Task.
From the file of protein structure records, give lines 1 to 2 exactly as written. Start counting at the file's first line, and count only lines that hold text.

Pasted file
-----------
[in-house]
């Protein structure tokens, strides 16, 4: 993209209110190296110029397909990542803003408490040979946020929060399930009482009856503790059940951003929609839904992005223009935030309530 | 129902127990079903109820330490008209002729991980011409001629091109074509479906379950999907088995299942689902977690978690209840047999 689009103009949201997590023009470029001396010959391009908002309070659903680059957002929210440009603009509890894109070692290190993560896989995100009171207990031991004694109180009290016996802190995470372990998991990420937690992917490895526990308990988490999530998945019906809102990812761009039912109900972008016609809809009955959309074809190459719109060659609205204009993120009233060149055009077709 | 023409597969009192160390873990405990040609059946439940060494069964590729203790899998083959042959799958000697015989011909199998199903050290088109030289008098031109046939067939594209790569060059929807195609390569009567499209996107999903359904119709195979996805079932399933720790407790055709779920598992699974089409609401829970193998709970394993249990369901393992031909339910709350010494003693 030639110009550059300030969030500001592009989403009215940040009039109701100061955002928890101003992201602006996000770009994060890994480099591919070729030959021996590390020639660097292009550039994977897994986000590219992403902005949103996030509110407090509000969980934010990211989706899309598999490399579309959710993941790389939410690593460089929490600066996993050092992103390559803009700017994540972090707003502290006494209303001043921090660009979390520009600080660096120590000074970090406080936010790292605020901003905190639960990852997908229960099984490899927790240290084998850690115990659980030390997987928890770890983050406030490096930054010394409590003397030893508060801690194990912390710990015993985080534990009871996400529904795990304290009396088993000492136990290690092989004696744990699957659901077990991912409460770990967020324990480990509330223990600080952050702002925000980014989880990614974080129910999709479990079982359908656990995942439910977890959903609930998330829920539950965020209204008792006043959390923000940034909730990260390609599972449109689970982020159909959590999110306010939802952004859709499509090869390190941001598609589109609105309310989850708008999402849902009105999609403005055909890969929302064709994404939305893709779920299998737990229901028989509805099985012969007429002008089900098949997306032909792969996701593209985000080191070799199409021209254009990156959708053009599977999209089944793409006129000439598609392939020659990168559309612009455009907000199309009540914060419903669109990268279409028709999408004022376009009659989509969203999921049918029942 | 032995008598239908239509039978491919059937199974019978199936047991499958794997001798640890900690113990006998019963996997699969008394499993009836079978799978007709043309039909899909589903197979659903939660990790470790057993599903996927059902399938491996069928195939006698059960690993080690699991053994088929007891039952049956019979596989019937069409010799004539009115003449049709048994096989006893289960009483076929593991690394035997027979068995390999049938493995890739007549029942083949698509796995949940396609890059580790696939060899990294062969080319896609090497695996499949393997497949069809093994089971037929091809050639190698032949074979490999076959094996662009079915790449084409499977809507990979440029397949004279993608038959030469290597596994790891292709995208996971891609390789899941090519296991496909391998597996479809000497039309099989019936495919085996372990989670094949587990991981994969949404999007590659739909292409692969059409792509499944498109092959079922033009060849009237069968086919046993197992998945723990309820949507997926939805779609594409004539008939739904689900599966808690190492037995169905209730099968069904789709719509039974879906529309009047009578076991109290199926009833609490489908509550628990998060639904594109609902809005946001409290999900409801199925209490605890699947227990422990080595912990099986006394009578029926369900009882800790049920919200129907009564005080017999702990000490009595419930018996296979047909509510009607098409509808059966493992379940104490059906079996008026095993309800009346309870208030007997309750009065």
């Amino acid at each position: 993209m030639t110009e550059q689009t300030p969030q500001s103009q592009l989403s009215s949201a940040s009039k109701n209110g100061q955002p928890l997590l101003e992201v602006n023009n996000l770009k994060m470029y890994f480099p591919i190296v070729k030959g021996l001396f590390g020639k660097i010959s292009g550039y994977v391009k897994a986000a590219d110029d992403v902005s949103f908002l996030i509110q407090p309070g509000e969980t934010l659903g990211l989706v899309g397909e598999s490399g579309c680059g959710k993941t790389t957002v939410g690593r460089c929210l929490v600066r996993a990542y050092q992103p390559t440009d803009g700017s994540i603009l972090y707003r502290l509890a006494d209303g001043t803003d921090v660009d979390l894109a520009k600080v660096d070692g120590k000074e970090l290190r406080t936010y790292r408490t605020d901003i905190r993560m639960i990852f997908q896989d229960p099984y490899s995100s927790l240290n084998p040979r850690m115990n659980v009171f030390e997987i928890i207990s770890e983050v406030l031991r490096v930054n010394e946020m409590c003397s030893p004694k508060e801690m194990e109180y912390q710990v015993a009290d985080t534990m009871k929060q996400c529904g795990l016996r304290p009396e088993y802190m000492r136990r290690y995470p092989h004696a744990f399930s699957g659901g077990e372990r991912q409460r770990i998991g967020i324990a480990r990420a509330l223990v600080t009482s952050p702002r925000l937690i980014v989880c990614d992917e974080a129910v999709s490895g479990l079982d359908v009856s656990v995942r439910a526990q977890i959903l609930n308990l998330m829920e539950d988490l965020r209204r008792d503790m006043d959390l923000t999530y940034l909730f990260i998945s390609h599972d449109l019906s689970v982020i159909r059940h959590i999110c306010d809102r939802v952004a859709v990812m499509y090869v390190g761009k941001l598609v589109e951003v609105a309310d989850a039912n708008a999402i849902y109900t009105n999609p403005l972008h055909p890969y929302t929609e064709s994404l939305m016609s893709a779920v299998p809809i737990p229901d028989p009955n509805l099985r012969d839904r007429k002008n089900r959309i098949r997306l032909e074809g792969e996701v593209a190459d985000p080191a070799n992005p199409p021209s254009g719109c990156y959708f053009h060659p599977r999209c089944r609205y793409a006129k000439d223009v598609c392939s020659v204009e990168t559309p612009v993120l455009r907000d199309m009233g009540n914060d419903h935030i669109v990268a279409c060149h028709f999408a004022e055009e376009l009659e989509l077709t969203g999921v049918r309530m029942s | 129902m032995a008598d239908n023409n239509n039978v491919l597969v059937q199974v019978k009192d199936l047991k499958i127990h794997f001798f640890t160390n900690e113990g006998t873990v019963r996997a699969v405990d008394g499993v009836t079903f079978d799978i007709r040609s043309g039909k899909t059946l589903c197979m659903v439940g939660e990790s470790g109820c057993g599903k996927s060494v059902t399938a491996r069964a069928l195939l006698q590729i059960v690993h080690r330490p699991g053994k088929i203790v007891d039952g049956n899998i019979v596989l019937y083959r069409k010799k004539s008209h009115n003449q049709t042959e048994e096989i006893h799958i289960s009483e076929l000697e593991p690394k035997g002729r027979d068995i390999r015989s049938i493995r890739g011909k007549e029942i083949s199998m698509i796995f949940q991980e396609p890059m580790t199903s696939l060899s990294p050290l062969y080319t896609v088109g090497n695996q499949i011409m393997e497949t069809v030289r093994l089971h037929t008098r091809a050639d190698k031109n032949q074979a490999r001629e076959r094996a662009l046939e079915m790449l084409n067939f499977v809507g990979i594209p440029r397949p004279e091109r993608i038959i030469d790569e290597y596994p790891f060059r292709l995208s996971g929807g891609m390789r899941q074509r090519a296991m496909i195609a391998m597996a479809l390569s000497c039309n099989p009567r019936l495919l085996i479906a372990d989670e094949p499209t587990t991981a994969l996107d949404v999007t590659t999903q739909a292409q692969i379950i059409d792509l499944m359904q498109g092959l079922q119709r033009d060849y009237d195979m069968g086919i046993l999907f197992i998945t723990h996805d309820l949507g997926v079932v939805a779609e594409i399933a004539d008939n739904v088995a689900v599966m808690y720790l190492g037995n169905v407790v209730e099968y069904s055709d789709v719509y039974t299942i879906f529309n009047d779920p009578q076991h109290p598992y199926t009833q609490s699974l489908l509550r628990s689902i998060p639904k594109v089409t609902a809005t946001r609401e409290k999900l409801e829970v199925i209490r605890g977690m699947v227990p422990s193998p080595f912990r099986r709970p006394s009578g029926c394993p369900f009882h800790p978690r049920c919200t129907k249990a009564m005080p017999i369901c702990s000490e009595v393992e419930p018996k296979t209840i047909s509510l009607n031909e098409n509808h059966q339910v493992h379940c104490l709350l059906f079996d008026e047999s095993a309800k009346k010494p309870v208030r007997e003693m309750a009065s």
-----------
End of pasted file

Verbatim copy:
[in-house]
């Protein structure tokens, strides 16, 4: 993209209110190296110029397909990542803003408490040979946020929060399930009482009856503790059940951003929609839904992005223009935030309530 | 129902127990079903109820330490008209002729991980011409001629091109074509479906379950999907088995299942689902977690978690209840047999 689009103009949201997590023009470029001396010959391009908002309070659903680059957002929210440009603009509890894109070692290190993560896989995100009171207990031991004694109180009290016996802190995470372990998991990420937690992917490895526990308990988490999530998945019906809102990812761009039912109900972008016609809809009955959309074809190459719109060659609205204009993120009233060149055009077709 | 023409597969009192160390873990405990040609059946439940060494069964590729203790899998083959042959799958000697015989011909199998199903050290088109030289008098031109046939067939594209790569060059929807195609390569009567499209996107999903359904119709195979996805079932399933720790407790055709779920598992699974089409609401829970193998709970394993249990369901393992031909339910709350010494003693 030639110009550059300030969030500001592009989403009215940040009039109701100061955002928890101003992201602006996000770009994060890994480099591919070729030959021996590390020639660097292009550039994977897994986000590219992403902005949103996030509110407090509000969980934010990211989706899309598999490399579309959710993941790389939410690593460089929490600066996993050092992103390559803009700017994540972090707003502290006494209303001043921090660009979390520009600080660096120590000074970090406080936010790292605020901003905190639960990852997908229960099984490899927790240290084998850690115990659980030390997987928890770890983050406030490096930054010394409590003397030893508060801690194990912390710990015993985080534990009871996400529904795990304290009396088993000492136990290690092989004696744990699957659901077990991912409460770990967020324990480990509330223990600080952050702002925000980014989880990614974080129910999709479990079982359908656990995942439910977890959903609930998330829920539950965020209204008792006043959390923000940034909730990260390609599972449109689970982020159909959590999110306010939802952004859709499509090869390190941001598609589109609105309310989850708008999402849902009105999609403005055909890969929302064709994404939305893709779920299998737990229901028989509805099985012969007429002008089900098949997306032909792969996701593209985000080191070799199409021209254009990156959708053009599977999209089944793409006129000439598609392939020659990168559309612009455009907000199309009540914060419903669109990268279409028709999408004022376009009659989509969203999921049918029942 | 032995008598239908239509039978491919059937199974019978199936047991499958794997001798640890900690113990006998019963996997699969008394499993009836079978799978007709043309039909899909589903197979659903939660990790470790057993599903996927059902399938491996069928195939006698059960690993080690699991053994088929007891039952049956019979596989019937069409010799004539009115003449049709048994096989006893289960009483076929593991690394035997027979068995390999049938493995890739007549029942083949698509796995949940396609890059580790696939060899990294062969080319896609090497695996499949393997497949069809093994089971037929091809050639190698032949074979490999076959094996662009079915790449084409499977809507990979440029397949004279993608038959030469290597596994790891292709995208996971891609390789899941090519296991496909391998597996479809000497039309099989019936495919085996372990989670094949587990991981994969949404999007590659739909292409692969059409792509499944498109092959079922033009060849009237069968086919046993197992998945723990309820949507997926939805779609594409004539008939739904689900599966808690190492037995169905209730099968069904789709719509039974879906529309009047009578076991109290199926009833609490489908509550628990998060639904594109609902809005946001409290999900409801199925209490605890699947227990422990080595912990099986006394009578029926369900009882800790049920919200129907009564005080017999702990000490009595419930018996296979047909509510009607098409509808059966493992379940104490059906079996008026095993309800009346309870208030007997309750009065």